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Ornithodoros spp.

Ornithodoros moubata/porcinus - Eyeless or hut or warthog tampan

Ornithodoros ticks are vital for the persistence of African swine fever virus (ASFV) in its natural environment in eastern and southern Africa and are intimately involved in the transmission of the disease. Warthogs serve as carriers of ASFV but the viraemia in these animals is usually very low. Transmission to domestic pigs is therefore the result of infected ticks feeding on them. Transovarial and trans-stadial transmission of ASFV occurs andthe virus may also pass  from male to female ticks via venereal transmission: during mating via the exospermatophore.

Ornithodoros moubata spp.

Ornithodoros moubata spp.

Ornithodoros spp. also transmit Borrelia duttoni, the causative organism of African relapsing fever in humans. This infection is transmitted from human to human by means of the coxal fluid that is produced while the tampan is feeding and thus contaminates the feeding wound. Furthermore these ticks transmit Borrelia anserina the causative organism of fowl spirochaetosis and Aegyptianella pullorum to chickens.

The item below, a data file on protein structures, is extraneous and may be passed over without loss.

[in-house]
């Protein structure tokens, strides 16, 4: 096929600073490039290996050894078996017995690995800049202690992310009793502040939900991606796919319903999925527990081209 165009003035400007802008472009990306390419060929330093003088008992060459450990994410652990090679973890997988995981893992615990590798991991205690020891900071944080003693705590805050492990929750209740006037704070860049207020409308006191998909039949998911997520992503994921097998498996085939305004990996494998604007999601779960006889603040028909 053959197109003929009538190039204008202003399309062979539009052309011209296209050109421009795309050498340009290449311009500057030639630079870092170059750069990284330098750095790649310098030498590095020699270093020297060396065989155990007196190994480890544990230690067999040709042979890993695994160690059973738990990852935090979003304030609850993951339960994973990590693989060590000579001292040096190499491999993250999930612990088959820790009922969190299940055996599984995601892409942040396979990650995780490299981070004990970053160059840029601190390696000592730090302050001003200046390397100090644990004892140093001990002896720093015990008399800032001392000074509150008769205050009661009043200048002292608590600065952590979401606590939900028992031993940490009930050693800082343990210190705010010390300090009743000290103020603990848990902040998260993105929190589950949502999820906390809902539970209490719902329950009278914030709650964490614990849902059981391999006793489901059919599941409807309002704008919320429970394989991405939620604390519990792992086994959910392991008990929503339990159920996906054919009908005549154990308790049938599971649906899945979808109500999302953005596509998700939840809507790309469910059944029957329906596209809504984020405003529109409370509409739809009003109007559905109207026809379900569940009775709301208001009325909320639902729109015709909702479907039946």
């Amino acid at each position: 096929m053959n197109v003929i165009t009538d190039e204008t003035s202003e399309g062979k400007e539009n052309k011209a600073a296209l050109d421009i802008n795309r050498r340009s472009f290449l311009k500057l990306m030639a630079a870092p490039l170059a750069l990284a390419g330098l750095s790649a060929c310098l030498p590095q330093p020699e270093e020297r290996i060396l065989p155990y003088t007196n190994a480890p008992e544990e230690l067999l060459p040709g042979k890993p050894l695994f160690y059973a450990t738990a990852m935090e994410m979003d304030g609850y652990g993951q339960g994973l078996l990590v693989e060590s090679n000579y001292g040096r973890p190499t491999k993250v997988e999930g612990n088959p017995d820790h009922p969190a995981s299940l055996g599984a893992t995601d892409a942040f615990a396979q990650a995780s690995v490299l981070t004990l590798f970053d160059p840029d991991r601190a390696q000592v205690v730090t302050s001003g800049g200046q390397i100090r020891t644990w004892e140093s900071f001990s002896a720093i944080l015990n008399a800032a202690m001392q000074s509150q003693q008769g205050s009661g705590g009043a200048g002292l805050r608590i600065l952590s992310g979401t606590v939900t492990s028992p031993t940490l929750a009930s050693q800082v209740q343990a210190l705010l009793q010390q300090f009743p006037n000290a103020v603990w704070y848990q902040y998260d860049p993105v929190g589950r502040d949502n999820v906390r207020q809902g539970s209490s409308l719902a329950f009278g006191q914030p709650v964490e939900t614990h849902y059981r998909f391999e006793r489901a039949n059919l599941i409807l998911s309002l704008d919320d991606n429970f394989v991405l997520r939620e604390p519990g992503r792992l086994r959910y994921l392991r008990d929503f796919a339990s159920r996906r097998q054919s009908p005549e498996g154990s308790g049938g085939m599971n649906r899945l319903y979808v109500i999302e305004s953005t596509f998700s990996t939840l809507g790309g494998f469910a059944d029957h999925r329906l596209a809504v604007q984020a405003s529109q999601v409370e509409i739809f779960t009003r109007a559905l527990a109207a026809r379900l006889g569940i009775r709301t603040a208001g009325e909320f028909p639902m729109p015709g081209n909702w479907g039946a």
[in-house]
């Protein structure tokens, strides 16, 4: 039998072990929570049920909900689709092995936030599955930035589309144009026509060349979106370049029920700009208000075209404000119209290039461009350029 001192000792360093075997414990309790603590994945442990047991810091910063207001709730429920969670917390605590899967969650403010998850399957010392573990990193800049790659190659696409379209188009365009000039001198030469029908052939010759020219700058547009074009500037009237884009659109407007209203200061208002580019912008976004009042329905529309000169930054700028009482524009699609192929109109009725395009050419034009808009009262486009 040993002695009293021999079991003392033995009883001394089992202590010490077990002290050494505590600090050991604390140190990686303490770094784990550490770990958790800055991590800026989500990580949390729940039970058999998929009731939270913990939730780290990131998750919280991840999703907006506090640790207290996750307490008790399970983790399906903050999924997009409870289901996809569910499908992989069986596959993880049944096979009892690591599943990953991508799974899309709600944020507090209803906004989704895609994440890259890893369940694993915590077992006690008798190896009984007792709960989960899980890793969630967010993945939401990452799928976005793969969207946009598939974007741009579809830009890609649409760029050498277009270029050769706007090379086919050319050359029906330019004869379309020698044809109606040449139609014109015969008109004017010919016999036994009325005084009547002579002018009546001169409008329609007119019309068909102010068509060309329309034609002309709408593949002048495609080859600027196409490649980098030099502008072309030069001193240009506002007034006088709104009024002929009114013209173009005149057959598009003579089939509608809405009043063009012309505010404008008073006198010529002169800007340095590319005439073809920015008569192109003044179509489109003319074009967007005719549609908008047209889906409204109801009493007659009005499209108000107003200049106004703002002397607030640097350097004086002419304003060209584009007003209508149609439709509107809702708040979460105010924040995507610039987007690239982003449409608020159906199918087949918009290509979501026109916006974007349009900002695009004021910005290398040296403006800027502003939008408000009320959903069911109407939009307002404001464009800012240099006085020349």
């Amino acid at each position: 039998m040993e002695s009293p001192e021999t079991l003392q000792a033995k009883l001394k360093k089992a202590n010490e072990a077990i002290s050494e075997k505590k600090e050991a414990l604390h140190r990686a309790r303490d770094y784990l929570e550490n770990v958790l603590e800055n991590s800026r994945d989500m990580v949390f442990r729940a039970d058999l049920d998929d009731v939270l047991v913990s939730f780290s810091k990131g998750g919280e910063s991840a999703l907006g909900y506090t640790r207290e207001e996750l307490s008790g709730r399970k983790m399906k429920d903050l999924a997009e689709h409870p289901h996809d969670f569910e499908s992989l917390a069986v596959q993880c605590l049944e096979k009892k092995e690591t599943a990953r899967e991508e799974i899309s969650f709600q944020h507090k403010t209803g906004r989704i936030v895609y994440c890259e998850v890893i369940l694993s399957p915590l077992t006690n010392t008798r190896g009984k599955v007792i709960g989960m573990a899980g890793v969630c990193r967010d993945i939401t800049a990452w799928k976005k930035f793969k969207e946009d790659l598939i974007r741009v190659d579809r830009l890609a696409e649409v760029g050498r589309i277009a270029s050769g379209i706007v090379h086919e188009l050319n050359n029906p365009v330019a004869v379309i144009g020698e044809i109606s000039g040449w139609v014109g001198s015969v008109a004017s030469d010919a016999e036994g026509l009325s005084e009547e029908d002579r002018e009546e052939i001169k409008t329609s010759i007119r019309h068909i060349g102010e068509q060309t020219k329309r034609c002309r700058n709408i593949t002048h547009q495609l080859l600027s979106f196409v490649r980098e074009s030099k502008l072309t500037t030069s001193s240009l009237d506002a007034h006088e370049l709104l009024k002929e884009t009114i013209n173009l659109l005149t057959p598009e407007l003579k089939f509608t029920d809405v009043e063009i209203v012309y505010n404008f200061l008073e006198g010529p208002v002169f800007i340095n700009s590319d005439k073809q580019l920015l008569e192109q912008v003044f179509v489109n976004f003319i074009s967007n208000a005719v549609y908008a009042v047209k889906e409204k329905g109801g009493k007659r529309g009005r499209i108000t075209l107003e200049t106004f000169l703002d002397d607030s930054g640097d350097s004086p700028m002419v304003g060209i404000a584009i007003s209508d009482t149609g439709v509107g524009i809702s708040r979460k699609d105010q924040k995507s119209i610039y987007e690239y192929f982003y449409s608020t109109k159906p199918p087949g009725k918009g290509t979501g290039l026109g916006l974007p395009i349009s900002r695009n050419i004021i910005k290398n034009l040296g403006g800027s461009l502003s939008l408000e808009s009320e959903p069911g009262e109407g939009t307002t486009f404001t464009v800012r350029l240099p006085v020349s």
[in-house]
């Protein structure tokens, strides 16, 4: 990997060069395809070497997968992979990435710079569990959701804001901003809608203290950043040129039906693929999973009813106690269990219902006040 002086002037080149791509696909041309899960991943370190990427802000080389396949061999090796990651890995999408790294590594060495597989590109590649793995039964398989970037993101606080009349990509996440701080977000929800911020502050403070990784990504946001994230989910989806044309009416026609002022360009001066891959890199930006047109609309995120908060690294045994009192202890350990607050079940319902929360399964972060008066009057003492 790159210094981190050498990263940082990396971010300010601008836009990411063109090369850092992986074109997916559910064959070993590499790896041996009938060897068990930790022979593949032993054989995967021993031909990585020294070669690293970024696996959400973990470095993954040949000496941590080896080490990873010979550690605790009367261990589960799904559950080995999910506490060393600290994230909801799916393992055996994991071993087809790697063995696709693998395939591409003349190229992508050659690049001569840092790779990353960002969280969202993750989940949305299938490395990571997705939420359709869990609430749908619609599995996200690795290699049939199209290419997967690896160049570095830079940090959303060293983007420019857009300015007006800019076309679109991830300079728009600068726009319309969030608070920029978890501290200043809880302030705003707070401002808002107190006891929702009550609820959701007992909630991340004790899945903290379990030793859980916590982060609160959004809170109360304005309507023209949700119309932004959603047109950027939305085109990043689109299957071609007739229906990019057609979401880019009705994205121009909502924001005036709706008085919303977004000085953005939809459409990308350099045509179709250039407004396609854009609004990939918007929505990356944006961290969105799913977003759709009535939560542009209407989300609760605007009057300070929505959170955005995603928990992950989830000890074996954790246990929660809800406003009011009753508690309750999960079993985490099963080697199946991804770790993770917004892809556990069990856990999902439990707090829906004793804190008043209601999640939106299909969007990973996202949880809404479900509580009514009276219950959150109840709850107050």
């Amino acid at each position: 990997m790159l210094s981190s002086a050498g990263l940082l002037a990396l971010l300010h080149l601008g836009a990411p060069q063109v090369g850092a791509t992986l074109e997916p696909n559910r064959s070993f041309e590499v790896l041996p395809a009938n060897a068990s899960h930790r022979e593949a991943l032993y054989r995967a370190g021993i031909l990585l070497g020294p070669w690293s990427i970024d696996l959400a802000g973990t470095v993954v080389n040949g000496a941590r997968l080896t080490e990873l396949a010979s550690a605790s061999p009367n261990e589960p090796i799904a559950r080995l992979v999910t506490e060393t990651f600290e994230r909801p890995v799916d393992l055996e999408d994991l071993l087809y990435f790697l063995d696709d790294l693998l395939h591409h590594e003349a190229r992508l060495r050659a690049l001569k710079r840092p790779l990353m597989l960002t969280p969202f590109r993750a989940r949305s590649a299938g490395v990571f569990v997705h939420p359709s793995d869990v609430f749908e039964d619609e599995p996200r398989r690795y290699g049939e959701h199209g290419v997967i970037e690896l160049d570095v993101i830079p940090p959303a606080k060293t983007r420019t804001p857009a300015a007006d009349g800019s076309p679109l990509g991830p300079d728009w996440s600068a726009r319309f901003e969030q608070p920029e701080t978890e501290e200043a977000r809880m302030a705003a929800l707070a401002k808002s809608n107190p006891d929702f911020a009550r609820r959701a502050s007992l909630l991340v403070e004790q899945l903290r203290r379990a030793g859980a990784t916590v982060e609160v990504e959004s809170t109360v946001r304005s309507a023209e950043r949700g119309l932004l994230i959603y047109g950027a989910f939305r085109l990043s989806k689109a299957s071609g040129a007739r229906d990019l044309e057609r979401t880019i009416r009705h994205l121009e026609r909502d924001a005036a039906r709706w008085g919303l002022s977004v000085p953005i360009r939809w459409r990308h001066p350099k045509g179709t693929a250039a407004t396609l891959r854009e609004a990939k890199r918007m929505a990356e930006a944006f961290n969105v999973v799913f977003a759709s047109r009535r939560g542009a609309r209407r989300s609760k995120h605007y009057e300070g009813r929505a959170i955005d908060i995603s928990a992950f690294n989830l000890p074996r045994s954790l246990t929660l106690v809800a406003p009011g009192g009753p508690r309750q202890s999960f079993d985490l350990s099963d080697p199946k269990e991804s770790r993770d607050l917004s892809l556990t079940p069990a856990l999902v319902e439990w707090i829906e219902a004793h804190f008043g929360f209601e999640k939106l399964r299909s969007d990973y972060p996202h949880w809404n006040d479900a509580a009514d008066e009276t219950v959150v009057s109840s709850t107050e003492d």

Hosts of Ornithodoros moubata are humans, poultry, domestic pigs and warthogs. The ticks of the moubata complex are widely distributed in the savanna regions of southern and eastern Africa where warthogs occur. The species has been recorded in Uganda, Kenya, Tanzania, Zambia, Zimbabwe, South Africa, Malawi, Mozambique and Namibia, although in most of these countries, as the density of human habitation increases, they are only present in relatively small areas, and mostly within wildlife reserves. The ticks are spread via their nymphal stages, which are commonly found on warthog foraging outside their burrows. Further north they probably occur in southern Sudan and the Somali ecosystem that incorporates parts of north-eastern Kenya, southern Somalia and southern Ethiopia, where warthogs still occur in relatively large numbers. Likewise they may occur further westwards in the Democratic Republic of Congo, the Central African Republic and Chad, but these ticks occur at best infrequently in West Africa.

Infection of O. moubata complex with ASFV occurs naturally in adults and all nymphal stages and ranges between less than 1 and 2 per cent. Rates of infection increase slowly with each developmental stage but with an abrupt increase, usually six-fold, between the last nymphal stage and the adults. It is believed that primary outbreaks are initiated by live warthogs carrying infected ticks onto land used for foraging of pigs or that warthog carcasses, such as animals shot by hunters, could do the same for enclosed premises.

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